The way he said the word “friend” did not sound as if he meant it, but I took it as being just his stiff, stand-offish style that made it sound that way. Surely he was not being purposely unsociable, as we were the only two on the elevator. I was just starting to delve deeper when the elevator took a resounding jolt before lurching to a complete stop. I nearly went down when it did, my leisurely lean against the elevator’s wall leaving me so vulnerable that the reeling of the car pitched me directly into my new friend, whom I found to be much stouter than he first appeared. Standing perfectly balanced with his feet shoulder width apart the shorter man was able, even in the careening elevator, to remain perfectly in position even as I slammed face-first into his shoulder, breaking my nose and sending a shower of blood onto my brand new, 40% off suit and tie bought wholesale. My fidgety hands stopped their fidgeting to grab at my nose even as the stalwart little man shoved me back to my corner, where I stood whimpering with neck craned back and nose lifted high, my fingers tightly compressing either side of it in a futile attempt to staunch the flow of blood.
”I say, Friend!" I stammered into the sudden pitch-blackness of the elevator. "Mightn’t you have moved when I was thrown your way, rather than aiming your shoulder in my direction?”
”I am not your friend.”
I found this rebuff much more painful than the broken nose and sought to settle whatever bitterness he had developed for me. “Well! Didn’t you call me one only a minute ago? Have I done something to create antipathy between us? I was only trying to be cordial, and to compliment your martial bearing.”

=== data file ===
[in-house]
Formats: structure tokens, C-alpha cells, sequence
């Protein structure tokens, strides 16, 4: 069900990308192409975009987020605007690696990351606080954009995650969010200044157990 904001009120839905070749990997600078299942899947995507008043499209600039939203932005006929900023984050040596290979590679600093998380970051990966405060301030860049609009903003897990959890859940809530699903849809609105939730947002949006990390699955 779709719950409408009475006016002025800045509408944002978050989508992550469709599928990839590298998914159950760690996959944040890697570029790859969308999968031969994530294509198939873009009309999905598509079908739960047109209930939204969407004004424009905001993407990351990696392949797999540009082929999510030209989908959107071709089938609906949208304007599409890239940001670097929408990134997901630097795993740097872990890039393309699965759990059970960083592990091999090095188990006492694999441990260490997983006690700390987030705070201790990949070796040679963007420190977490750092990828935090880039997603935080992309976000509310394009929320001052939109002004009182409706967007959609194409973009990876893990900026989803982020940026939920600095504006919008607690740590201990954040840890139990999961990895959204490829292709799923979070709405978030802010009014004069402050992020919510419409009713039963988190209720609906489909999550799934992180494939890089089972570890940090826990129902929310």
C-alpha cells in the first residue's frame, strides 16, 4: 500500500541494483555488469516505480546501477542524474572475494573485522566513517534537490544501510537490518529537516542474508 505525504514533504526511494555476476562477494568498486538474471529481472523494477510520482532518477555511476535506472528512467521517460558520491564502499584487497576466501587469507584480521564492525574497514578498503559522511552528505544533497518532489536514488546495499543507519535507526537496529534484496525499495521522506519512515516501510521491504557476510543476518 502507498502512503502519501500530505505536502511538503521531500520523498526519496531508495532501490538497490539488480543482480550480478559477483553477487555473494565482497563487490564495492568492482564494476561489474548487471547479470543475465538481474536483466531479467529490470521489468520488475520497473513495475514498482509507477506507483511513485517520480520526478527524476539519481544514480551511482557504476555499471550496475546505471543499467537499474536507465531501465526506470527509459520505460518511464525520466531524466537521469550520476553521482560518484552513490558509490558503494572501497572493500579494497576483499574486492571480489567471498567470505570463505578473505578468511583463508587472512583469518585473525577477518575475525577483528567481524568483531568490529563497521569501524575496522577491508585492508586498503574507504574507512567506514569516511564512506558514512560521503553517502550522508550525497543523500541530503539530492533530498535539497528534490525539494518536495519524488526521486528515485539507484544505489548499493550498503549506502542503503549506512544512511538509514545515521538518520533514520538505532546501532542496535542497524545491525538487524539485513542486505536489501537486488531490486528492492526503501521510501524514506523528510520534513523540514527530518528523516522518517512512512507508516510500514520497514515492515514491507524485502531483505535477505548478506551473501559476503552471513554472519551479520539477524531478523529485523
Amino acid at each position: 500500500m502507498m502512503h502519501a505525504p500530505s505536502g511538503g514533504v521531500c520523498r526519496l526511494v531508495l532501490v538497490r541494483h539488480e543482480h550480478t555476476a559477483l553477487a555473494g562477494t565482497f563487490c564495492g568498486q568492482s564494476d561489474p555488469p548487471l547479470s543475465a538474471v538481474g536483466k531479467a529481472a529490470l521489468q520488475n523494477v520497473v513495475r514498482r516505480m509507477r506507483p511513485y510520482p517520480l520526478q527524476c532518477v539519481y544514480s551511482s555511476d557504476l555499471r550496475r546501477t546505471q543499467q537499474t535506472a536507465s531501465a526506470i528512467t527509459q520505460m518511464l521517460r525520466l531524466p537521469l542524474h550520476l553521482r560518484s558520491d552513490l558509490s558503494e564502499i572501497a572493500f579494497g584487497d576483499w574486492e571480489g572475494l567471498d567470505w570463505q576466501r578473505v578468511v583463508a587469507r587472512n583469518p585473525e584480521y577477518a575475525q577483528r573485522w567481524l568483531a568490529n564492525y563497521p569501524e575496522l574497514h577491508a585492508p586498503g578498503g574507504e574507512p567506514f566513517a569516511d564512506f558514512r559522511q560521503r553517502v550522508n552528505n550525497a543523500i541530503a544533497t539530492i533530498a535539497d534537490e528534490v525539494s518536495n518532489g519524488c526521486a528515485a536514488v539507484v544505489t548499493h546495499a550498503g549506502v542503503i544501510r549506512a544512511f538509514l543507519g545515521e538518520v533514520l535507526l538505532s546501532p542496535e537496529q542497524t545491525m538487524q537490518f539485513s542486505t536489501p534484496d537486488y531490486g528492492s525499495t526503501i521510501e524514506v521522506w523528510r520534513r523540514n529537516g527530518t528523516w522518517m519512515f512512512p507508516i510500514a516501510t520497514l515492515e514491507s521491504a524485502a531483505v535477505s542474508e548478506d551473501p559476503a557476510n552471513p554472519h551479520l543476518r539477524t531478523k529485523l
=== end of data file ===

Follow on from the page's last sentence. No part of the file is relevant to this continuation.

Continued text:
”You are annoying.”
“So my father always said, that I was annoying that is, being too much like Mother." My pinching fingers added a nasally texture to my voice. “But Amy is helping me with that.” I paused here, expecting a question from him, such as, “Amy who?” But I received no response from out the darkness, forcing me to continue on myself if conversation was to be kept alive. “The Dr. Amy Piersall, that is. Head of Psychology.” I said this last bit with some smugness. “We are engaged.”
”Hmmm.” I detected disbelief in his hum.
”Do you doubt it?” My back was up now. "She said it herself!"
”There is more than one meaning of "being engaged." Just how long have you been seeing this 'Good' Dr. Piersall?”
I was back on solid “conversational” ground now, as Amy and I were long-time loves. “Three years, now.” With that I removed my fingers from my nose and crossed my arms sanctimoniously across my breast, though it would be impossible for him to see my posture through the blackness inside the elevator.
”Let me guess,” he replied. “One date a week, and always here in her office?”
I could feel the blood trickling again, down my upper lip. I wiped it with my sleeve and re-pinched my nostrils for safety’s sake. “She is a very busy woman.” I squeaked.
”And you are the fool I took you for.”
”Oh yea? Well, your fingernails need trimmed. They are long and dirty.” Take that, I thought!
”It isn’t dirt beneath them.”
”No? Then what is it?”
”It’s blood. It turns black, over time.”
”Oh, are you also prone to nose bleeds?”
”It is not my blood, you idiot.”